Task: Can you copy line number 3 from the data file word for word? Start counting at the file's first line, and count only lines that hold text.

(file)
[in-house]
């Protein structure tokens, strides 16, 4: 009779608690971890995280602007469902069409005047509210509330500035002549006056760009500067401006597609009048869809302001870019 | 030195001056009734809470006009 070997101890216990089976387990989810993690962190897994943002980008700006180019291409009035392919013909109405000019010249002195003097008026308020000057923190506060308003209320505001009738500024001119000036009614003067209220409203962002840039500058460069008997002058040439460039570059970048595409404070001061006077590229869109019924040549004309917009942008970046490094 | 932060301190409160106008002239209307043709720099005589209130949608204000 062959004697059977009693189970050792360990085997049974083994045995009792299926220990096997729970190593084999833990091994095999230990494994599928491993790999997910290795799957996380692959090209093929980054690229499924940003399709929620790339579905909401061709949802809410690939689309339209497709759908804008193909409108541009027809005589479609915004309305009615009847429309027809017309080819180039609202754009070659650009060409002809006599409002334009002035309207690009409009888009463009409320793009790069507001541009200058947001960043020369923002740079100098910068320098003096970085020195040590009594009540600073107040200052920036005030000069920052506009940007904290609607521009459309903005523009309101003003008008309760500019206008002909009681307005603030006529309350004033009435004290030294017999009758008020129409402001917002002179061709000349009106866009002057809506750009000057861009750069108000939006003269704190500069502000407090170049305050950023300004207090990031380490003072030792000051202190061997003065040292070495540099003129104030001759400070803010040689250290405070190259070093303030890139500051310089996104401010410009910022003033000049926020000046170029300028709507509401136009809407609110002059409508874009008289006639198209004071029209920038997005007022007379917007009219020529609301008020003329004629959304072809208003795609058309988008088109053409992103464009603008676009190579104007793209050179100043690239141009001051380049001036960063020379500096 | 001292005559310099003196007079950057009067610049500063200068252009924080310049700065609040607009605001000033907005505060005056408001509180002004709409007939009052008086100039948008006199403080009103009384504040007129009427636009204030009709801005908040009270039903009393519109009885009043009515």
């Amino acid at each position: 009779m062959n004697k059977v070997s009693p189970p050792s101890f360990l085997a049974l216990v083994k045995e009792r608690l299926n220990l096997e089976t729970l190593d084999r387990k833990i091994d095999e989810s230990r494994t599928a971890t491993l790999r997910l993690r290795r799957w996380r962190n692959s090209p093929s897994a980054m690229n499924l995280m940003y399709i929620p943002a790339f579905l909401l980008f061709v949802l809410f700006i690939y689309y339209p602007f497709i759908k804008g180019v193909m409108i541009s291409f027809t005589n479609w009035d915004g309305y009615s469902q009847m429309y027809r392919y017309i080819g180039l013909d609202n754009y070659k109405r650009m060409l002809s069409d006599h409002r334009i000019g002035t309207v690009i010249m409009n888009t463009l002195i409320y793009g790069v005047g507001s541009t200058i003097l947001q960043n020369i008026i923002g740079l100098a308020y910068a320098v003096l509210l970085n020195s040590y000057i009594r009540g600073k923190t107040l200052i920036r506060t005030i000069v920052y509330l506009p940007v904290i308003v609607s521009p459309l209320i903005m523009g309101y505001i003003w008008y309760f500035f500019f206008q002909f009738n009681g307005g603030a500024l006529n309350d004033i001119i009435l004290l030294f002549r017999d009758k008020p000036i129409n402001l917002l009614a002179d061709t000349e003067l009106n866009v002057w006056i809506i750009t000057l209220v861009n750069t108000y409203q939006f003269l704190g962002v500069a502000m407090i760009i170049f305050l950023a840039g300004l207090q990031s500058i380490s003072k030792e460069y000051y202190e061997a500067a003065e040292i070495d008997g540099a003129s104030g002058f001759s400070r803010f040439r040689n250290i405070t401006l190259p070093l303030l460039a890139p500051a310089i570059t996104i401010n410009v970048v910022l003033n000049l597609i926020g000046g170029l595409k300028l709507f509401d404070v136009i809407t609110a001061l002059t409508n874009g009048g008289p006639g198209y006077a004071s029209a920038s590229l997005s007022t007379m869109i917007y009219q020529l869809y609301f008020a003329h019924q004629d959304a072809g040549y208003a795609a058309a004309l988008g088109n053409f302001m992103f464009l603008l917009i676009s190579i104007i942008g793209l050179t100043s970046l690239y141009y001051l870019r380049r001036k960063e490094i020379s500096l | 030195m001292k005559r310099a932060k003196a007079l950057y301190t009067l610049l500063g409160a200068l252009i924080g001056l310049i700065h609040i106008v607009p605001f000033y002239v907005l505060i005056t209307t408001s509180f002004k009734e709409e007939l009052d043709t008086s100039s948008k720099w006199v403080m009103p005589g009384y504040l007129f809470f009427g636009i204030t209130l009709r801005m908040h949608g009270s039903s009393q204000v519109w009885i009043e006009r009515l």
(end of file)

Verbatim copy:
């Amino acid at each position: 009779m062959n004697k059977v070997s009693p189970p050792s101890f360990l085997a049974l216990v083994k045995e009792r608690l299926n220990l096997e089976t729970l190593d084999r387990k833990i091994d095999e989810s230990r494994t599928a971890t491993l790999r997910l993690r290795r799957w996380r962190n692959s090209p093929s897994a980054m690229n499924l995280m940003y399709i929620p943002a790339f579905l909401l980008f061709v949802l809410f700006i690939y689309y339209p602007f497709i759908k804008g180019v193909m409108i541009s291409f027809t005589n479609w009035d915004g309305y009615s469902q009847m429309y027809r392919y017309i080819g180039l013909d609202n754009y070659k109405r650009m060409l002809s069409d006599h409002r334009i000019g002035t309207v690009i010249m409009n888009t463009l002195i409320y793009g790069v005047g507001s541009t200058i003097l947001q960043n020369i008026i923002g740079l100098a308020y910068a320098v003096l509210l970085n020195s040590y000057i009594r009540g600073k923190t107040l200052i920036r506060t005030i000069v920052y509330l506009p940007v904290i308003v609607s521009p459309l209320i903005m523009g309101y505001i003003w008008y309760f500035f500019f206008q002909f009738n009681g307005g603030a500024l006529n309350d004033i001119i009435l004290l030294f002549r017999d009758k008020p000036i129409n402001l917002l009614a002179d061709t000349e003067l009106n866009v002057w006056i809506i750009t000057l209220v861009n750069t108000y409203q939006f003269l704190g962002v500069a502000m407090i760009i170049f305050l950023a840039g300004l207090q990031s500058i380490s003072k030792e460069y000051y202190e061997a500067a003065e040292i070495d008997g540099a003129s104030g002058f001759s400070r803010f040439r040689n250290i405070t401006l190259p070093l303030l460039a890139p500051a310089i570059t996104i401010n410009v970048v910022l003033n000049l597609i926020g000046g170029l595409k300028l709507f509401d404070v136009i809407t609110a001061l002059t409508n874009g009048g008289p006639g198209y006077a004071s029209a920038s590229l997005s007022t007379m869109i917007y009219q020529l869809y609301f008020a003329h019924q004629d959304a072809g040549y208003a795609a058309a004309l988008g088109n053409f302001m992103f464009l603008l917009i676009s190579i104007i942008g793209l050179t100043s970046l690239y141009y001051l870019r380049r001036k960063e490094i020379s500096l | 030195m001292k005559r310099a932060k003196a007079l950057y301190t009067l610049l500063g409160a200068l252009i924080g001056l310049i700065h609040i106008v607009p605001f000033y002239v907005l505060i005056t209307t408001s509180f002004k009734e709409e007939l009052d043709t008086s100039s948008k720099w006199v403080m009103p005589g009384y504040l007129f809470f009427g636009i204030t209130l009709r801005m908040h949608g009270s039903s009393q204000v519109w009885i009043e006009r009515l």